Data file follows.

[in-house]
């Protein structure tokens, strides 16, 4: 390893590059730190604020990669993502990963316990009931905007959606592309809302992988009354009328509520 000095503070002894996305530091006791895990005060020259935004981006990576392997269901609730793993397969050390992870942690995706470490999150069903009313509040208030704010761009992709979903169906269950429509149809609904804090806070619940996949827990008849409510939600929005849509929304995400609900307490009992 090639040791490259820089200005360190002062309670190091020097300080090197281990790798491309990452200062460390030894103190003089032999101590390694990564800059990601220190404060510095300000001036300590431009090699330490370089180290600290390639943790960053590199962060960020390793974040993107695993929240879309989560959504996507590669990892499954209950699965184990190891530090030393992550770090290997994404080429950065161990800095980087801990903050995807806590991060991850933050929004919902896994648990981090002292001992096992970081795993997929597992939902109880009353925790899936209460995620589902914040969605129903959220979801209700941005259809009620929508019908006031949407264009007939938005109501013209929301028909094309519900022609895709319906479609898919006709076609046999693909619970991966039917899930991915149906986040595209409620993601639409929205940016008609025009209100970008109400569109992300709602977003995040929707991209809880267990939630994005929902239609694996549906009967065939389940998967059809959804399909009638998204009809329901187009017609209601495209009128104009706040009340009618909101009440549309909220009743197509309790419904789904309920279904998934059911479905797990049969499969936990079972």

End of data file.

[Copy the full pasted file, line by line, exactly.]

[in-house]
């Protein structure tokens, strides 16, 4: 390893590059730190604020990669993502990963316990009931905007959606592309809302992988009354009328509520 000095503070002894996305530091006791895990005060020259935004981006990576392997269901609730793993397969050390992870942690995706470490999150069903009313509040208030704010761009992709979903169906269950429509149809609904804090806070619940996949827990008849409510939600929005849509929304995400609900307490009992 090639040791490259820089200005360190002062309670190091020097300080090197281990790798491309990452200062460390030894103190003089032999101590390694990564800059990601220190404060510095300000001036300590431009090699330490370089180290600290390639943790960053590199962060960020390793974040993107695993929240879309989560959504996507590669990892499954209950699965184990190891530090030393992550770090290997994404080429950065161990800095980087801990903050995807806590991060991850933050929004919902896994648990981090002292001992096992970081795993997929597992939902109880009353925790899936209460995620589902914040969605129903959220979801209700941005259809009620929508019908006031949407264009007939938005109501013209929301028909094309519900022609895709319906479609898919006709076609046999693909619970991966039917899930991915149906986040595209409620993601639409929205940016008609025009209100970008109400569109992300709602977003995040929707991209809880267990939630994005929902239609694996549906009967065939389940998967059809959804399909009638998204009809329901187009017609209601495209009128104009706040009340009618909101009440549309909220009743197509309790419904789904309920279904998934059911479905797990049969499969936990079972």